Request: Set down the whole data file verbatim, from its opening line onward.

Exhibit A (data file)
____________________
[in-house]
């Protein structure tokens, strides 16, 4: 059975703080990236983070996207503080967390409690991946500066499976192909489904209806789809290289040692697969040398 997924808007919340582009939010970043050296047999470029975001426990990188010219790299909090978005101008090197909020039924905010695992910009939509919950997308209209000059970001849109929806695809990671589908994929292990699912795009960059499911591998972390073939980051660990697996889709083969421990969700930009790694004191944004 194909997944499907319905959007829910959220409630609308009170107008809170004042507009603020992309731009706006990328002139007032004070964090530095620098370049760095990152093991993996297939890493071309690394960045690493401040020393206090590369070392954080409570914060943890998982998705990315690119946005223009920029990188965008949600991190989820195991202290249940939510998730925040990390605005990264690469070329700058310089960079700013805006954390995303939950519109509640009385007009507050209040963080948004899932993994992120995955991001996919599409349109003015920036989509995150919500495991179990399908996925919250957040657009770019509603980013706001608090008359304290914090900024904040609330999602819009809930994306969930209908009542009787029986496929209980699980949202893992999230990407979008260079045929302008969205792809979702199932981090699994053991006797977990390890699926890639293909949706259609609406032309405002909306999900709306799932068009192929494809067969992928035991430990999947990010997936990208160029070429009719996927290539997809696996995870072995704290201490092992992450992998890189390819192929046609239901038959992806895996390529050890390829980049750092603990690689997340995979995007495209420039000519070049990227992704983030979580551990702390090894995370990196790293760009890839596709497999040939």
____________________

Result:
[in-house]
């Protein structure tokens, strides 16, 4: 059975703080990236983070996207503080967390409690991946500066499976192909489904209806789809290289040692697969040398 997924808007919340582009939010970043050296047999470029975001426990990188010219790299909090978005101008090197909020039924905010695992910009939509919950997308209209000059970001849109929806695809990671589908994929292990699912795009960059499911591998972390073939980051660990697996889709083969421990969700930009790694004191944004 194909997944499907319905959007829910959220409630609308009170107008809170004042507009603020992309731009706006990328002139007032004070964090530095620098370049760095990152093991993996297939890493071309690394960045690493401040020393206090590369070392954080409570914060943890998982998705990315690119946005223009920029990188965008949600991190989820195991202290249940939510998730925040990390605005990264690469070329700058310089960079700013805006954390995303939950519109509640009385007009507050209040963080948004899932993994992120995955991001996919599409349109003015920036989509995150919500495991179990399908996925919250957040657009770019509603980013706001608090008359304290914090900024904040609330999602819009809930994306969930209908009542009787029986496929209980699980949202893992999230990407979008260079045929302008969205792809979702199932981090699994053991006797977990390890699926890639293909949706259609609406032309405002909306999900709306799932068009192929494809067969992928035991430990999947990010997936990208160029070429009719996927290539997809696996995870072995704290201490092992992450992998890189390819192929046609239901038959992806895996390529050890390829980049750092603990690689997340995979995007495209420039000519070049990227992704983030979580551990702390090894995370990196790293760009890839596709497999040939």